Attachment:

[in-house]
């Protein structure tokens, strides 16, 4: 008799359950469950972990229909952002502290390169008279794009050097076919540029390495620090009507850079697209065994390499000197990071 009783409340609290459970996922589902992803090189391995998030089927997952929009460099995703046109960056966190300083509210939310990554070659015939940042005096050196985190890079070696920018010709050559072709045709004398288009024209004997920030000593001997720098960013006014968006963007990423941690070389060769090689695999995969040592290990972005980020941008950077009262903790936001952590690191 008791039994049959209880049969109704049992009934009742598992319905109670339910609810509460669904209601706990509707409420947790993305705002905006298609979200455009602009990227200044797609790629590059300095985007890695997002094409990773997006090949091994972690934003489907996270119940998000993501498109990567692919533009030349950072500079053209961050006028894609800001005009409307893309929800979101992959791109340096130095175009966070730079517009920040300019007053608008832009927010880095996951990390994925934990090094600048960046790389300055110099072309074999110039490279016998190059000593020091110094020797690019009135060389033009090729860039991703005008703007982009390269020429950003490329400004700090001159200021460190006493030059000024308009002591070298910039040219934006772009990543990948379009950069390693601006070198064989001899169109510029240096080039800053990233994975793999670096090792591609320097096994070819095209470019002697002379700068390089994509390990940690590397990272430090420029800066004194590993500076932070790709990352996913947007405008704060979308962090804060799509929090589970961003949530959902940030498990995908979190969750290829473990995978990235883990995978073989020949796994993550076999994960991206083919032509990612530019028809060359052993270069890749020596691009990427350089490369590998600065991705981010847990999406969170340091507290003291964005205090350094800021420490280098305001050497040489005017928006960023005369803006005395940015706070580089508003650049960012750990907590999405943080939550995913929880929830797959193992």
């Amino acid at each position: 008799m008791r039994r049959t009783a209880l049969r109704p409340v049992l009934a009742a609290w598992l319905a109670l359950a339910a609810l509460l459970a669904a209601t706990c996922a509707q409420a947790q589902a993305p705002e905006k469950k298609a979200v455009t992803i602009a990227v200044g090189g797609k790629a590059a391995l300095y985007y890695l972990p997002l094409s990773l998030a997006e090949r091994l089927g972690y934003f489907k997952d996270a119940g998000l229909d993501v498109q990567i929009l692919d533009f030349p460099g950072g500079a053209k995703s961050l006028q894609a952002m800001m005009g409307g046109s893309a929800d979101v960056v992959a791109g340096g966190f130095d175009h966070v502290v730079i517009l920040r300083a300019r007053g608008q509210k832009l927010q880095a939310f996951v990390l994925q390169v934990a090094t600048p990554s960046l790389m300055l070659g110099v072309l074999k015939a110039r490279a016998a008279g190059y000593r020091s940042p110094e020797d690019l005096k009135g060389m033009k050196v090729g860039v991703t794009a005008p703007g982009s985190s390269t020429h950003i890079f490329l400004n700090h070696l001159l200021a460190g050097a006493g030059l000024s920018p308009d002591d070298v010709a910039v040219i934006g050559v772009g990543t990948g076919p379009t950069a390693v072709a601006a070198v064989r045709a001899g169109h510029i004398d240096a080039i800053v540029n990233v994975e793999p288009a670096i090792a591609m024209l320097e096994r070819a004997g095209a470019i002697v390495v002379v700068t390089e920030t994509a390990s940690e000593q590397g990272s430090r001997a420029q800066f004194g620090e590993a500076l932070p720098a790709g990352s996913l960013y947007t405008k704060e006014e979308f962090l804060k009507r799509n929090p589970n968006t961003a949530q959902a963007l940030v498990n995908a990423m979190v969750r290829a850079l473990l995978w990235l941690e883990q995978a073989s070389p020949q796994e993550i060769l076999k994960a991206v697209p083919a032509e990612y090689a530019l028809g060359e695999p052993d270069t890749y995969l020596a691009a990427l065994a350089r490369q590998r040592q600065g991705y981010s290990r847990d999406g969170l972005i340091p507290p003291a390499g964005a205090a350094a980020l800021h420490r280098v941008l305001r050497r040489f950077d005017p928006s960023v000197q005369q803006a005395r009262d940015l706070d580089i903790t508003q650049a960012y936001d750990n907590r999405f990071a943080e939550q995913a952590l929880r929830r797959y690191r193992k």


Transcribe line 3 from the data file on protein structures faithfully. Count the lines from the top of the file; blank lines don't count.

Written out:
């Amino acid at each position: 008799m008791r039994r049959t009783a209880l049969r109704p409340v049992l009934a009742a609290w598992l319905a109670l359950a339910a609810l509460l459970a669904a209601t706990c996922a509707q409420a947790q589902a993305p705002e905006k469950k298609a979200v455009t992803i602009a990227v200044g090189g797609k790629a590059a391995l300095y985007y890695l972990p997002l094409s990773l998030a997006e090949r091994l089927g972690y934003f489907k997952d996270a119940g998000l229909d993501v498109q990567i929009l692919d533009f030349p460099g950072g500079a053209k995703s961050l006028q894609a952002m800001m005009g409307g046109s893309a929800d979101v960056v992959a791109g340096g966190f130095d175009h966070v502290v730079i517009l920040r300083a300019r007053g608008q509210k832009l927010q880095a939310f996951v990390l994925q390169v934990a090094t600048p990554s960046l790389m300055l070659g110099v072309l074999k015939a110039r490279a016998a008279g190059y000593r020091s940042p110094e020797d690019l005096k009135g060389m033009k050196v090729g860039v991703t794009a005008p703007g982009s985190s390269t020429h950003i890079f490329l400004n700090h070696l001159l200021a460190g050097a006493g030059l000024s920018p308009d002591d070298v010709a910039v040219i934006g050559v772009g990543t990948g076919p379009t950069a390693v072709a601006a070198v064989r045709a001899g169109h510029i004398d240096a080039i800053v540029n990233v994975e793999p288009a670096i090792a591609m024209l320097e096994r070819a004997g095209a470019i002697v390495v002379v700068t390089e920030t994509a390990s940690e000593q590397g990272s430090r001997a420029q800066f004194g620090e590993a500076l932070p720098a790709g990352s996913l960013y947007t405008k704060e006014e979308f962090l804060k009507r799509n929090p589970n968006t961003a949530q959902a963007l940030v498990n995908a990423m979190v969750r290829a850079l473990l995978w990235l941690e883990q995978a073989s070389p020949q796994e993550i060769l076999k994960a991206v697209p083919a032509e990612y090689a530019l028809g060359e695999p052993d270069t890749y995969l020596a691009a990427l065994a350089r490369q590998r040592q600065g991705y981010s290990r847990d999406g969170l972005i340091p507290p003291a390499g964005a205090a350094a980020l800021h420490r280098v941008l305001r050497r040489f950077d005017p928006s960023v000197q005369q803006a005395r009262d940015l706070d580089i903790t508003q650049a960012y936001d750990n907590r999405f990071a943080e939550q995913a952590l929880r929830r797959y690191r193992k």